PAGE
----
Get unique identifier inside macro

Macros that generate statics with special link_sections/export_names often need some way to output a unique identifier along with this data (similar to how, if you write static X: u8 = 2;, Rust mangles the name to prevent it from clashing with other statics of the same name).

Two examples:

  • Objective-C generates statics that start with special names L_OBJC_METH_VAR_NAME_ and L_OBJC_SELECTOR_REFERENCES_ and then has a unique identifier afterwards - a crate that wants to emulate this needs to do so as well (see objc2's implementation).
  • The popular defmt crate needs to output different statics when given the same input, see knurling-rs/defmt#344 and the entry in their book

The current approach in both of these cases is to create a proc-macro that hashes the Debug output of a proc_macro::Span (since that currently includes line/column information), but this is obviously very brittle!

Concretely, it would be nice if there was a way such that the following would work:

// Input

// Outputs
  #[link_section = ".foo.[SOME_UNIQUE_HEX_1]"]
  static FOO: u8 = 0;
  #[link_section = ".foo.[SOME_UNIQUE_HEX_2]"]
  static FOO: u8 = 0;

Regarding the stable-ness of the identifier, I wouldn't expect any guarantees (e.g. it would be allowed to change between compiler invocations), though it should attempt to at the very least be deterministic.

An impl Hash for proc_macro::Span could solve this issue somewhat nicely, in that users can freely chose the format of the identifier (e.g. if it should be in hexadecimal, only integers, UTF-8 unicode, or whatever).

Another idea would be a unique_int!() -> usize/u128 macro, this would allow macro_rules! macros to use the functionality as well (and allowing it to be used within const evaluation).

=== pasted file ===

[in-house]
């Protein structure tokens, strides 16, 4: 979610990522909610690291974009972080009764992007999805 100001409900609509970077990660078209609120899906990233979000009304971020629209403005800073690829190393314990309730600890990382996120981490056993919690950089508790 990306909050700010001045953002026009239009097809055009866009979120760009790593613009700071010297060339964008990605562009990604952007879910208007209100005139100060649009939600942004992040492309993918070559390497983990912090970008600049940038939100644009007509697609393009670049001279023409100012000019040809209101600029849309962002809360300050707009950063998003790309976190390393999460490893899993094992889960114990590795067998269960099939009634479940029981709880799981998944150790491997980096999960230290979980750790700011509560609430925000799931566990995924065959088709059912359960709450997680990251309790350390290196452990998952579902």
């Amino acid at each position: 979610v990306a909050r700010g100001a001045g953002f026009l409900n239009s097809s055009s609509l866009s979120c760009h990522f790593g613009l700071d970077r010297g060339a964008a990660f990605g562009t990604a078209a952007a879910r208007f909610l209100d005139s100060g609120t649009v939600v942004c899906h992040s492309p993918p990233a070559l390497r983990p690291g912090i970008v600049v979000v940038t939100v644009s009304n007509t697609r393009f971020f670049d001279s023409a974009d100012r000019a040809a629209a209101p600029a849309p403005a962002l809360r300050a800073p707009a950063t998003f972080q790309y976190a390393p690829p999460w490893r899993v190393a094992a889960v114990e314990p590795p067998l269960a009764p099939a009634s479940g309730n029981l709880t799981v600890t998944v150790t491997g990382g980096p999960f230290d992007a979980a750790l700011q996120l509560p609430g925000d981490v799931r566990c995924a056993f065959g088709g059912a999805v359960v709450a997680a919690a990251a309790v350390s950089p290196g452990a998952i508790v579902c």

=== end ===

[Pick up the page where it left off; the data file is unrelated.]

Hashing spans isn't enough either, unfortunately; consider

macro_rules! twice {
    ($x:item) => ($x $x);


The easiest solution is probably Ident::fresh() -> Self.

Or alternatively, def-site hygiene makes the items not conflict, e.g.. My original intuition was that the two def sites are the same and can share symbols, but that's not the case as implemented; the def site is scoped to the defining item, not the defining scope/module/namespace.

This seems like the right answer to me as well. The most challenging bit here seems like bikeshedding the name (and to a slight extent the return type). :slight_smile:

There's precedent for this in other languages, as well; for instance, C extensions have __COUNTER__, and Lisps use gensym.

I would propose that we call this unique_id!(), and have it return a unique u64 for each invocation site.

1 Like

I don't see how a macro would help in the OP usecase? You can't emit something like #[link_section = concat!(".foo.", unique_int!())].

/tmp$ cat
#[link_section = concat!("unique_section_", stringify!(123))]